From the afore-linked buggy whip link:
Back at the turn of the 20th century, the automobile was a newfangled contraption. But even so, it was apparent almost immediately that it was also a revolutionary item that was here to stay. That is one reason why, if you Google the term “buggy whip manufacturer,” you end up with zilch.
Why did all of the buggy whip makers go out of business? Because they thought they were in the business of making buggy whips.
Sure, when the automobile supplanted the horse-drawn buggy, the need for buggy whips evaporated, but it wasn’t the car that killed the buggy whip maker, it was the buggy whip maker’s thinking that did it.
Does that sound familiar? It should. Just as the automobile, the Internet is not going away. The RIAA, MPAA, and other copyright holders are no longer in the business they believe themselves to be in. The Internet, as did the automobile, has redefined their business and associated business model. However, what we see today is the RIAA, MPAA, and other copyright holders sending money to Congress to get laws passed, laws that will ensure the continued, uninterrupted flow of cash into their business model. (Money the copyright holders receive from the ever-growing and apparently soon-to-be-never-ending copyright extensions.)
This is not how progress works.
The idea is that a person creates something worthwhile. That person gets a copyright and receives money for this work during a period of exclusivity. The person knows this exclusive period is going to end and, as such, has a built-in incentive to create again. And again. And again.
In this regard, copyright encourages creativity.
But if copyright exists for 100+ years? Where is the incentive to create again? And if my first creation generates enough cash, where is the incentive for me or my heirs to create again?
There is none. In this regard, copyright kills incentive. Possibly for generations.
Again, from the afore-linked buggy whip link:
Literary essayist George Steiner once put it this way: Had a buggy whip manufacturer in 1910 rethought things and concluded that rather than being in the buggy whip business he was instead in the business of creating “transportation starting devices,” he just might have been able to survive the challenge of the new economy and make the transition into a new era.
You gotta go with the times, my friends. Unlike our fallen buggy whip business brethren, you must avoid what is known as “marketing myopia.”
Marketing Myopia was an influential business paper written by Theodore Levitt for the Harvard Business Review. The essential idea put forth was that too many businesses think like the old buggy whip makers, with a far too narrow an analysis of what their business is.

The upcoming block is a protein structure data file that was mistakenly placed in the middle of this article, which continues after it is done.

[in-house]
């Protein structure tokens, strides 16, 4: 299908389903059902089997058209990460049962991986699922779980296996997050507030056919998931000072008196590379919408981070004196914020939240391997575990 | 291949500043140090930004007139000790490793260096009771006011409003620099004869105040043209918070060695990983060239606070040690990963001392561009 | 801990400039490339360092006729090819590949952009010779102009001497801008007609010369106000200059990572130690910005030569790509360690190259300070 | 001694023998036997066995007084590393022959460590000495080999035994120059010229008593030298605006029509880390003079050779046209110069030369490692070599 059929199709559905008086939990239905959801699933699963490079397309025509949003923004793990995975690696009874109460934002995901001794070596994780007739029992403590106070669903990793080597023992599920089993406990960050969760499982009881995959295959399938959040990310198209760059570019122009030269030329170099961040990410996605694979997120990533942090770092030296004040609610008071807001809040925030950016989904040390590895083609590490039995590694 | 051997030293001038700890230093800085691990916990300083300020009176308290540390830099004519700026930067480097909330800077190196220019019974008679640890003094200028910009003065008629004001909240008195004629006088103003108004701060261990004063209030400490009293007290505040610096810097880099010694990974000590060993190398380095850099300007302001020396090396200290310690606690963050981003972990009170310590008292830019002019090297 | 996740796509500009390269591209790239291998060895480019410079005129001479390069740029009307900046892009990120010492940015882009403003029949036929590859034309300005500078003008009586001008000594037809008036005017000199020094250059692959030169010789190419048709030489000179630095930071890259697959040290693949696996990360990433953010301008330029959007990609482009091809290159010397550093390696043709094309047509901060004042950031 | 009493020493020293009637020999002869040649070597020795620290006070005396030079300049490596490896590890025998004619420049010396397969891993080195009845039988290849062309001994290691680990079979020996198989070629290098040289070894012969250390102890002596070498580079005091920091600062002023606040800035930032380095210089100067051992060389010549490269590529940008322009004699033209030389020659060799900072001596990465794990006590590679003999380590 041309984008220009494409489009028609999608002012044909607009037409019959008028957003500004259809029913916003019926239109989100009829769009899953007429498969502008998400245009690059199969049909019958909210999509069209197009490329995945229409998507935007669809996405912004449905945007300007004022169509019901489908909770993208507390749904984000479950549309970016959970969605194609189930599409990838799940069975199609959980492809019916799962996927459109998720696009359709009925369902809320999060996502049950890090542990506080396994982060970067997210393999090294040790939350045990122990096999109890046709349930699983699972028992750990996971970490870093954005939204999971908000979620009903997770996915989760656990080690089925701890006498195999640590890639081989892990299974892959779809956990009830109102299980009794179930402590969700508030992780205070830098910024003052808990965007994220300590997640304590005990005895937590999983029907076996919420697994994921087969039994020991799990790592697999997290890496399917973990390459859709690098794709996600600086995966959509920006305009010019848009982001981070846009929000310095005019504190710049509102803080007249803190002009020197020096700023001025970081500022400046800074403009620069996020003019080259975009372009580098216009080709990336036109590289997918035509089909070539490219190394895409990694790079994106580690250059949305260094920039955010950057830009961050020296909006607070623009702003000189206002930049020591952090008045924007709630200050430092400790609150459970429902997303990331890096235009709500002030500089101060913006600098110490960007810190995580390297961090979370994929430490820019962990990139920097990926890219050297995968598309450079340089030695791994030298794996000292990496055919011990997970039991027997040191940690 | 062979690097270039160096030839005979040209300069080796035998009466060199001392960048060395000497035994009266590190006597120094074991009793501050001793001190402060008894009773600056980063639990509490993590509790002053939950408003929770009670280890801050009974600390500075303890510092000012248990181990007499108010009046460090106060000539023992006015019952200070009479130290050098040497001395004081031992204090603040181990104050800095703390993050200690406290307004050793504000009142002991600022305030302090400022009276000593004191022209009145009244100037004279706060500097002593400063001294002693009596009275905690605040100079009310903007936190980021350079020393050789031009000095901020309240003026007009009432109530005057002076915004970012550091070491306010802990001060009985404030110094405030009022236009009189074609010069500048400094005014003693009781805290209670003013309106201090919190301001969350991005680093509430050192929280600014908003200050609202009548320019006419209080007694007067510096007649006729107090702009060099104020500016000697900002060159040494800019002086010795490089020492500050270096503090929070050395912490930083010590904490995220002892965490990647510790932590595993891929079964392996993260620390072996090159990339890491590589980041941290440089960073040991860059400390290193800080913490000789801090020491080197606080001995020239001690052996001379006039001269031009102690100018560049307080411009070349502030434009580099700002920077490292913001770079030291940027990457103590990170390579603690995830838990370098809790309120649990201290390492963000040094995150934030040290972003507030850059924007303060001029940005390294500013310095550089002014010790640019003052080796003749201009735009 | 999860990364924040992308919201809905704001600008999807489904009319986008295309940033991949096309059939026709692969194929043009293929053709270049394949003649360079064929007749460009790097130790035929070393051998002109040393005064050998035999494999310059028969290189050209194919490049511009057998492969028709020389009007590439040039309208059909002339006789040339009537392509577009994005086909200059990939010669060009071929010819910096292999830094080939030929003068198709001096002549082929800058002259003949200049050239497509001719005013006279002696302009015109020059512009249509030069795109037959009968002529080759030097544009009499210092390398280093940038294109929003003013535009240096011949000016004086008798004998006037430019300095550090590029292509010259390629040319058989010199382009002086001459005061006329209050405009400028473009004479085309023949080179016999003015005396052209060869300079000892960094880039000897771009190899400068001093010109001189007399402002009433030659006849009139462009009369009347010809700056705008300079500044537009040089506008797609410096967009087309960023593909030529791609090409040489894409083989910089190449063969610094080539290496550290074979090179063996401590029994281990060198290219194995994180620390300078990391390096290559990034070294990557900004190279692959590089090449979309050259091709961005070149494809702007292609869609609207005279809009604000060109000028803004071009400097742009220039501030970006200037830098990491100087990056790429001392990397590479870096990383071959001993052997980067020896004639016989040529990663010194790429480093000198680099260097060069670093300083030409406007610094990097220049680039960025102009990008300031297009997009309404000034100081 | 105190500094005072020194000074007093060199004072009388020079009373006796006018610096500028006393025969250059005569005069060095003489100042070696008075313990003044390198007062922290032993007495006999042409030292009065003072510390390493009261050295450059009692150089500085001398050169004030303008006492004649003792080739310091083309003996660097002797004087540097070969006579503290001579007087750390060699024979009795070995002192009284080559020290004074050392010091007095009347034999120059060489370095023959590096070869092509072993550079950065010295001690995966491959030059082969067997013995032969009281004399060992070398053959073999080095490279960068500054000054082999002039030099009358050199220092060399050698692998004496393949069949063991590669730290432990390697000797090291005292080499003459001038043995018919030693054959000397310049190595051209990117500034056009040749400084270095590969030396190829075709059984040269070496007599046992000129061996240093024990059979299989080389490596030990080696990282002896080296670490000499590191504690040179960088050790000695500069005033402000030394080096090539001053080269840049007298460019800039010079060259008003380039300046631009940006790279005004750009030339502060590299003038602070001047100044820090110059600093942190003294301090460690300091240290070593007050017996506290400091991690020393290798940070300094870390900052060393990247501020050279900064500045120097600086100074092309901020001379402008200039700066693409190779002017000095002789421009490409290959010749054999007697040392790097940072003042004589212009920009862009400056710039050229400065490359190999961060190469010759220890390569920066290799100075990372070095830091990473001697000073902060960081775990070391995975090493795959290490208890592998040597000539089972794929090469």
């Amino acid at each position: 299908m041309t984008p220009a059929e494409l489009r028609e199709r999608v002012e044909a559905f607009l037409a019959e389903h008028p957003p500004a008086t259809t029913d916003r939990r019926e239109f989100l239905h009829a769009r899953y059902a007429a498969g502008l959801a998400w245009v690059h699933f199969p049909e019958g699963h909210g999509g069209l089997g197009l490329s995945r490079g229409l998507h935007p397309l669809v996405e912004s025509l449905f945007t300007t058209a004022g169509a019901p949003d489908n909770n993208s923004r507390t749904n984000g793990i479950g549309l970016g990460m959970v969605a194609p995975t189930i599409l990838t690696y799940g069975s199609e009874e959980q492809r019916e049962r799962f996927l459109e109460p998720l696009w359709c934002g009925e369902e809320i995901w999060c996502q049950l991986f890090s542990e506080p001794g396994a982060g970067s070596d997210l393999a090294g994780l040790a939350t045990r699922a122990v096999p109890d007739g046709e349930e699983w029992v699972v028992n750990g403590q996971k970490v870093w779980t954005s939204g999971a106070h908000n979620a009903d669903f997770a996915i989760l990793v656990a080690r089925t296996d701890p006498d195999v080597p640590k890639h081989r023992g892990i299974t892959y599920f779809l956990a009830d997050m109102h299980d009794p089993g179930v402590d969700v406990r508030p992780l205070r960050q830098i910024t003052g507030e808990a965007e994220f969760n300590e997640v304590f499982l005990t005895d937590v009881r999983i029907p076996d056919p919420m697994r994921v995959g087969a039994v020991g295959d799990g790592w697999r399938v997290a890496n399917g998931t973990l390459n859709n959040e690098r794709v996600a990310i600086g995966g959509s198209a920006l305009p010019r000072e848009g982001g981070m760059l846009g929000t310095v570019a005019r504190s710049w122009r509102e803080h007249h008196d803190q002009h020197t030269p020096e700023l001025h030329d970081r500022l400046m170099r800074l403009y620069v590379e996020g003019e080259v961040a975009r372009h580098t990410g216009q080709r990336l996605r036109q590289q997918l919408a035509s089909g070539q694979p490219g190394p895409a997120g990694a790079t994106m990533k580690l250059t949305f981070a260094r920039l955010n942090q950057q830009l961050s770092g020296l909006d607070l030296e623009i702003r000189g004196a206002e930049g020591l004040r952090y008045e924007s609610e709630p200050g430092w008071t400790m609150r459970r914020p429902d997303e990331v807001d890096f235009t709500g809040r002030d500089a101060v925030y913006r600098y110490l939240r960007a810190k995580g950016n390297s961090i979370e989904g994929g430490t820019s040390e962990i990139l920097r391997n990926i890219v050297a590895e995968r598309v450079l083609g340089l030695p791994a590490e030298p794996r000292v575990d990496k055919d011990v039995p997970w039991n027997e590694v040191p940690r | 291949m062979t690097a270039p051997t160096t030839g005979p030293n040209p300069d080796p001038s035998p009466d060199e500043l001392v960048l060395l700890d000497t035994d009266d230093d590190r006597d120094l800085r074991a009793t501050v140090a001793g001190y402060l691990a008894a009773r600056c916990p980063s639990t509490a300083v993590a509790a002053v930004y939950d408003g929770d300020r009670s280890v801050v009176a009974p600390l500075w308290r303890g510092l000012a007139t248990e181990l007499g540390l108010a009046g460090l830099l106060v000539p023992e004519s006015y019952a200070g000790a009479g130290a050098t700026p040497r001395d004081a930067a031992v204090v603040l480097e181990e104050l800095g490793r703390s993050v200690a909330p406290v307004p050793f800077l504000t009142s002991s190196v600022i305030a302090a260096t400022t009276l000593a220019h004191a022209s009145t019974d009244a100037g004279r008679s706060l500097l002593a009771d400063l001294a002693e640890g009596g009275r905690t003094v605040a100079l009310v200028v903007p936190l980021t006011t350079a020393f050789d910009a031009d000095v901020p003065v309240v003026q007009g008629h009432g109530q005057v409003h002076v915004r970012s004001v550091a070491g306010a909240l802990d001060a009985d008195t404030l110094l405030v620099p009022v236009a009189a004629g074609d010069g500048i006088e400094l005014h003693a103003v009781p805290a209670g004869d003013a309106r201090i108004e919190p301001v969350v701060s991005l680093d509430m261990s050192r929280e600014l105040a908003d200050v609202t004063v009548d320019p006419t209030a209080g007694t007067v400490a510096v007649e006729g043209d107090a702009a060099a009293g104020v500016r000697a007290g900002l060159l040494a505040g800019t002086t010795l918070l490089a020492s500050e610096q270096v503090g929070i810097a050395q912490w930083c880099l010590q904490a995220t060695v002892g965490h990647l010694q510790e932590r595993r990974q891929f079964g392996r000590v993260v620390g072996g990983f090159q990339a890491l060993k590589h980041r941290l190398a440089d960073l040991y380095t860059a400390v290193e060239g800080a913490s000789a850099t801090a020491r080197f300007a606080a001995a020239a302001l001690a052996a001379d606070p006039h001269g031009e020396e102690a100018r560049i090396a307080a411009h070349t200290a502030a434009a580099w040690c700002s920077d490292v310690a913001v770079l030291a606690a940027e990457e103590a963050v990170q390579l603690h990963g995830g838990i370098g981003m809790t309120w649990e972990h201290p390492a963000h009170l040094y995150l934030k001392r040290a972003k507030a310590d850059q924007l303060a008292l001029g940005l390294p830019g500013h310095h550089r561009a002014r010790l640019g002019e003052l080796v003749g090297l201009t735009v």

The proposition instead was to Think Bigger, to be more expansive, to broaden one’s definition of what business they are in. A broader, more unrestrained criteria offers opportunities that otherwise might have been missed.
Rather than rethinking the Internet, as President Obama would have us do, perhaps it’s time for the copyright holders to rethink the business they’re in. Rather than seeing themselves as “sole owners of the distribution channel,” perhaps they should think differently. Sure, maybe they’re not going to make as much money as they did before. Neither did the buggy whip manufacturers. Neither does the person displaced by automation in the factory. Neither do the checkout clerks whose jobs disappeared with the advent of self-checkout. Maybe they’ll have to rethink what jobs and functionality are necessary. Maybe they’ll have to think deep, remove the unnecessary, and only keep those functions that add value. Maybe they’ll have to operate like any other profit-making venture in the world.
Disruption is like that. But those who think differently will find a way to survive and benefit. Differently.
And perhaps Congress should revisit the length of copyright and give people and their heirs a greater incentive to create.
The Internet is a lot like the highway system. Highways and roads exist primarily to make travel easier. The Internet exists primarily to make sharing information easier. Sometimes highways are used by evil doers. Sometimes the Internet is used by evil doers. But I don’t hear anyone arguing that we should modify the highway system to make it impossible for bank robbers to use.
Why? Because it’s frigging stupid. That’s why. Everything added that would slow down an evil doer would unacceptably impede a law-abiding person. And the same holds true for the Internet.
DRM didn’t fail because it was awesome. And the Internet is not known as The Information Super Highway for nothing.